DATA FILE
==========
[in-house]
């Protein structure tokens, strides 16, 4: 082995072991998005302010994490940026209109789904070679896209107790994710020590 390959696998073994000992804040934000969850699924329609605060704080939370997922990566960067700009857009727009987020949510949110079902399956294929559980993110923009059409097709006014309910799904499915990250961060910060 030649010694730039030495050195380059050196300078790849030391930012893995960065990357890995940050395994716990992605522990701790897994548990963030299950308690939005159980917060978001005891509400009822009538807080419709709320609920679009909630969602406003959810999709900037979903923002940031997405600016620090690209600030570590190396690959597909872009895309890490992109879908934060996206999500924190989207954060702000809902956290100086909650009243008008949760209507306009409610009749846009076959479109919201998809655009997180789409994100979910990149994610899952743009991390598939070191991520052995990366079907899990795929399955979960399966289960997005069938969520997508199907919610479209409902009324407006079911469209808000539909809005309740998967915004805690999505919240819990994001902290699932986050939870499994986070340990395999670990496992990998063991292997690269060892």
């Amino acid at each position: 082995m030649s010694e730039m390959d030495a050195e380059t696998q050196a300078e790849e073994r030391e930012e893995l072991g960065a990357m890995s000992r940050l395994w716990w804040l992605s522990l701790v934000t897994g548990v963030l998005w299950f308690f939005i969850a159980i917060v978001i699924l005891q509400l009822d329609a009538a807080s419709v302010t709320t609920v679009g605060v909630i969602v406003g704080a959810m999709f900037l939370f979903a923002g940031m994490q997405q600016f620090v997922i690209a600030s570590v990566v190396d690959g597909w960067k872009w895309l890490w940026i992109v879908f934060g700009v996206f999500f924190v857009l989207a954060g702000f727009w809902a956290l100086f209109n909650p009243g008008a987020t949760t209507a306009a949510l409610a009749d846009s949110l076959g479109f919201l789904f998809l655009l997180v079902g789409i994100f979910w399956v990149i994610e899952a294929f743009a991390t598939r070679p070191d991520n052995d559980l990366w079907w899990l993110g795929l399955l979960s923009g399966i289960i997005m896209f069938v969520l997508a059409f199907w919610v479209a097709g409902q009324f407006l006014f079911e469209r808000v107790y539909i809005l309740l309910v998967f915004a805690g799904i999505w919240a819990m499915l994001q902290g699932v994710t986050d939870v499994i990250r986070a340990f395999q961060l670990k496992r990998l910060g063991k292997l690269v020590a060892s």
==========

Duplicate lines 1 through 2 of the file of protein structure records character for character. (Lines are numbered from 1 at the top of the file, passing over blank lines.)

[in-house]
């Protein structure tokens, strides 16, 4: 082995072991998005302010994490940026209109789904070679896209107790994710020590 390959696998073994000992804040934000969850699924329609605060704080939370997922990566960067700009857009727009987020949510949110079902399956294929559980993110923009059409097709006014309910799904499915990250961060910060 030649010694730039030495050195380059050196300078790849030391930012893995960065990357890995940050395994716990992605522990701790897994548990963030299950308690939005159980917060978001005891509400009822009538807080419709709320609920679009909630969602406003959810999709900037979903923002940031997405600016620090690209600030570590190396690959597909872009895309890490992109879908934060996206999500924190989207954060702000809902956290100086909650009243008008949760209507306009409610009749846009076959479109919201998809655009997180789409994100979910990149994610899952743009991390598939070191991520052995990366079907899990795929399955979960399966289960997005069938969520997508199907919610479209409902009324407006079911469209808000539909809005309740998967915004805690999505919240819990994001902290699932986050939870499994986070340990395999670990496992990998063991292997690269060892």